Mt. Ada - Wrigley Mansion

Built by chewing gum magnate, William Wrigley, Jr., for his wife Ada between 1919 and 1921, the mansion on top of Mt. Ada served as the family's summer cottage, allowing them an escape from Chicago's cold winters.

The Georgian Colonial Revival style mansion was built by architect Zachary Taylor Davis, who also designed the Chicago Cubs' Wrigley Field. The spot atop Mt. Ada was picked as it was the first spot to receive the morning sun and the last spot to receive afternoon light before the sun dipped behind the mountains. In 1916, Wrigley purchased the Chicago Cubs with a group of investors, wholly owning the team by 1925. The Cubs held their spring training on Catalina Island from 1921-1951 (with the exception of WWII years). Wrigley Field West was positioned in a spot where Wrigley could view the team's practice from high atop Mt. Ada. He was known to watch the practice and call down to the manager to have the men run up the hill to Mt. Ada if he didn't think they were practicing hard enough.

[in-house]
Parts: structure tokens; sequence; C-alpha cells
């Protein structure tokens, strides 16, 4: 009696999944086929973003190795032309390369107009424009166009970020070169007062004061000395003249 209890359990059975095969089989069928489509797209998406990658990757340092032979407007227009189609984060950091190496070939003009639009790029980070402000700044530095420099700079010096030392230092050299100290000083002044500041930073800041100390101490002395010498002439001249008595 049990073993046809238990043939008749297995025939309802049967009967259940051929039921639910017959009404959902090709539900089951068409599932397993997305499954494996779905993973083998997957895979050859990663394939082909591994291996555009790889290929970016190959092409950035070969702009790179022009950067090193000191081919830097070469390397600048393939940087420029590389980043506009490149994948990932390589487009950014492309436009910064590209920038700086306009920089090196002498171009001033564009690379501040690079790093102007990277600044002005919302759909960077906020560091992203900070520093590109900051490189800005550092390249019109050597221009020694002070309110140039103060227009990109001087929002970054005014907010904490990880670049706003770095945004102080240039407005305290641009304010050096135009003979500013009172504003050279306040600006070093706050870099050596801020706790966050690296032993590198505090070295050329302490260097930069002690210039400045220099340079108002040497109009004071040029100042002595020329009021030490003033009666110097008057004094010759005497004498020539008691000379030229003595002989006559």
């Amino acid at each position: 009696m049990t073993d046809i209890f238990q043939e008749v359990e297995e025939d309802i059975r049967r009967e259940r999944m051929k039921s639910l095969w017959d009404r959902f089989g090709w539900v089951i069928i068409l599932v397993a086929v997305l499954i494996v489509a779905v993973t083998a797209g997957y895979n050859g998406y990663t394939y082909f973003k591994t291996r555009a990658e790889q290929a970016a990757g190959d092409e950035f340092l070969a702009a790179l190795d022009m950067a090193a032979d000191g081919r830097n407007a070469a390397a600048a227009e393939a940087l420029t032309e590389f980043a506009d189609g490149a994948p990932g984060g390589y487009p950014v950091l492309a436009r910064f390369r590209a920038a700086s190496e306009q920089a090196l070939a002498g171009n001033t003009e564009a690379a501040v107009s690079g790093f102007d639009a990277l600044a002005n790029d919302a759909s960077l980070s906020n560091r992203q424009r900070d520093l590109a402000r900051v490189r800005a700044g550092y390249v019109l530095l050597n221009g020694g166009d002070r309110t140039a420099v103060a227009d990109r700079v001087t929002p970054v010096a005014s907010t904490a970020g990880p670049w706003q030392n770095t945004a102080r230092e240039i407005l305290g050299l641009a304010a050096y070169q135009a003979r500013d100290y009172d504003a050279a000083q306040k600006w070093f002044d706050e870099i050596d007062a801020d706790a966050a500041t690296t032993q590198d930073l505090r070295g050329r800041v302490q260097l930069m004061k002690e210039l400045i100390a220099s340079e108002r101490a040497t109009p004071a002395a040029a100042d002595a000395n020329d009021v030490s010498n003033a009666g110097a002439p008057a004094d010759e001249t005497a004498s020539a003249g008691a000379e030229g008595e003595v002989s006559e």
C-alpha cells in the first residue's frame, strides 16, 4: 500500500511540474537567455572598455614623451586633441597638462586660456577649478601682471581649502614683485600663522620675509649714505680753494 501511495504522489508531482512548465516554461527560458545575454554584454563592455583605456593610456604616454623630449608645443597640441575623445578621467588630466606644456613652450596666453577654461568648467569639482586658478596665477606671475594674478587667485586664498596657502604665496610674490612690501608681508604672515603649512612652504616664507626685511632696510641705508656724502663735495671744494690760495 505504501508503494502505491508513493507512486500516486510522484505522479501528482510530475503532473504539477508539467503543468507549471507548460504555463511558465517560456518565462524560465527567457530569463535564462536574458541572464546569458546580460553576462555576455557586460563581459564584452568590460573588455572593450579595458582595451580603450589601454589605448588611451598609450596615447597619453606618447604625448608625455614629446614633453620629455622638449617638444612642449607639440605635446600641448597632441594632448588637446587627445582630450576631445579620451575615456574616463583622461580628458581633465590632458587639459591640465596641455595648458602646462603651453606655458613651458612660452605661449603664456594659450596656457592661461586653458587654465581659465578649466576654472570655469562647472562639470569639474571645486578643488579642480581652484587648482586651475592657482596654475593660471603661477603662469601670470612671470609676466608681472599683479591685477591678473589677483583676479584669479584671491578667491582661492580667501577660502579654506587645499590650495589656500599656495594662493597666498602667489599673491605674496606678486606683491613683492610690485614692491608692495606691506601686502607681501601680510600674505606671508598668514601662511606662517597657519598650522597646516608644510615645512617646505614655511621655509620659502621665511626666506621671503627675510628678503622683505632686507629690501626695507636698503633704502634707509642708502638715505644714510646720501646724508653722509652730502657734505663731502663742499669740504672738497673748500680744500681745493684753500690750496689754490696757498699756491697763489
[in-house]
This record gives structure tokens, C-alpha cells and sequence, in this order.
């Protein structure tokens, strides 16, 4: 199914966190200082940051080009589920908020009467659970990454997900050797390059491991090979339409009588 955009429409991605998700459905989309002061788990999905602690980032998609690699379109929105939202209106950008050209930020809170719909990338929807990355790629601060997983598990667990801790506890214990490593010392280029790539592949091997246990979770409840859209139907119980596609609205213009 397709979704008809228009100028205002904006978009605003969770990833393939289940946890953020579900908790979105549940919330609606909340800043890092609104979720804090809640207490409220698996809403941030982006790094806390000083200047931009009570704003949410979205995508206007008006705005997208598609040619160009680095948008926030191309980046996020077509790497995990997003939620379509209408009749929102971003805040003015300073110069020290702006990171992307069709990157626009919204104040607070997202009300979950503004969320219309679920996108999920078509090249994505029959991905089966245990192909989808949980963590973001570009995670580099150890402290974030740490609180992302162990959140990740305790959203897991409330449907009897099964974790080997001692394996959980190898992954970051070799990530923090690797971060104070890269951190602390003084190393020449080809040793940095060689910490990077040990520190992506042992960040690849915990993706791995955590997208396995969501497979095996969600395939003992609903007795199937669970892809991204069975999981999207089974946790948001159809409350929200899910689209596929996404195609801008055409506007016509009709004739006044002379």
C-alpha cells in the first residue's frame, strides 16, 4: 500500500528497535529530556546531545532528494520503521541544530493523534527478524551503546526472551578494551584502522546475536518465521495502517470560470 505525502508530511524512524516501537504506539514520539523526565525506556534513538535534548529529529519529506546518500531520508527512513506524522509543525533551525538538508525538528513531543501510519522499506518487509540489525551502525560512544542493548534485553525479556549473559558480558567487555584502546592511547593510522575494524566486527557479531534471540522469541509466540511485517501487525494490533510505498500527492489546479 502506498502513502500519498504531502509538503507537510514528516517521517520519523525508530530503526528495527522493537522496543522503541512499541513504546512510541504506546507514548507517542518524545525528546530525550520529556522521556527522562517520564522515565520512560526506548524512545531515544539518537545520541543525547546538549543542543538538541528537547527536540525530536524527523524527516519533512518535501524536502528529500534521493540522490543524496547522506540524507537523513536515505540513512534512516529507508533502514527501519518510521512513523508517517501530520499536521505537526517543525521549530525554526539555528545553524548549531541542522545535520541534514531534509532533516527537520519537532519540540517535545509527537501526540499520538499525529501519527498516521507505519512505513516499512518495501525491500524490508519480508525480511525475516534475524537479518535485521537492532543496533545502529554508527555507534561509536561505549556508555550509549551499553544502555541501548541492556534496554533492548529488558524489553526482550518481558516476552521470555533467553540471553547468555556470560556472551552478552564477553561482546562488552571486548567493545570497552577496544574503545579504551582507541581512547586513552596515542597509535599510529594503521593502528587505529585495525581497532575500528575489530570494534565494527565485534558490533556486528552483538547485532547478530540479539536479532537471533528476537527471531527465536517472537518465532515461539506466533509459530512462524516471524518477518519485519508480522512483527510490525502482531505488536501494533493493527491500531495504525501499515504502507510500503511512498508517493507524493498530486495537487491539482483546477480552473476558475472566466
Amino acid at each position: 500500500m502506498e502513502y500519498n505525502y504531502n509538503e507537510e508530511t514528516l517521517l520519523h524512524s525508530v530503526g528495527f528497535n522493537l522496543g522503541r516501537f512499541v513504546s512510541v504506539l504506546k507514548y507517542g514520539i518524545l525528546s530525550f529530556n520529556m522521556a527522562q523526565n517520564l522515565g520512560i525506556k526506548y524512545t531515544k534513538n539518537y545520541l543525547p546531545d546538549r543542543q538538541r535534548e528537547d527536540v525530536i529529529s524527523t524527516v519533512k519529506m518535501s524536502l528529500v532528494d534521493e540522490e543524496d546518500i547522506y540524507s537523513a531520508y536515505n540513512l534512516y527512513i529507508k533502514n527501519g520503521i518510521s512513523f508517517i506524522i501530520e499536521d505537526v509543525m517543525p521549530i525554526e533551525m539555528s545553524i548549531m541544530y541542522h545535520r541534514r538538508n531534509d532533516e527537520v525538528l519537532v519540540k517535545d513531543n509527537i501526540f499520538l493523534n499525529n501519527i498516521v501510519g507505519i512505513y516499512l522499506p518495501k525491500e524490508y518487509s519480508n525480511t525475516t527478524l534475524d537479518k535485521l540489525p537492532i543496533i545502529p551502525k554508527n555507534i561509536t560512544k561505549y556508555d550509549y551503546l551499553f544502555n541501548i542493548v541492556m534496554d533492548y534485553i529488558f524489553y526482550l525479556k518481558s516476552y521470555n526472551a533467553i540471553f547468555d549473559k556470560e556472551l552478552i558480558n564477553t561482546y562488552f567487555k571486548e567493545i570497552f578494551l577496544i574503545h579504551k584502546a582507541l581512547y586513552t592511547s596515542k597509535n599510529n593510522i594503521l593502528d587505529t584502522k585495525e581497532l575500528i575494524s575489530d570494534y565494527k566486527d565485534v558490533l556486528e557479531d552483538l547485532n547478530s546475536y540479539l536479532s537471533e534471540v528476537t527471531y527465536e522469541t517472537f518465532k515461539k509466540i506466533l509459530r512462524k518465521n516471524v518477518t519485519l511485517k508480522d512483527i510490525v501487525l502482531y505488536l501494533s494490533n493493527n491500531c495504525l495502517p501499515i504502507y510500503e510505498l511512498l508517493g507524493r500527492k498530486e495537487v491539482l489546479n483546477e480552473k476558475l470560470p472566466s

The home was built in an  “L” shape and wraps around a formal motor court entry on the mountain side, and a grand staircase, leading up to the mansion from the ocean side.  The home was originally designed using Ms. Wrigley's ideas, which included three stories, a Turkish bath, billiard room, organ chamber, and a refrigerator room. There were also six bedrooms, a sun room, and an elegant terrace porch. Many of these original design details were modified or removed entirely such as the third floor of the home.

The home has placed on the National Register of Historic Places in 1985. The same year, the property was turned into a luxury bed and breakfast offering six guest suites, along with many amenities including breakfast, lunch, evening libations and a golf cart to use during your stay.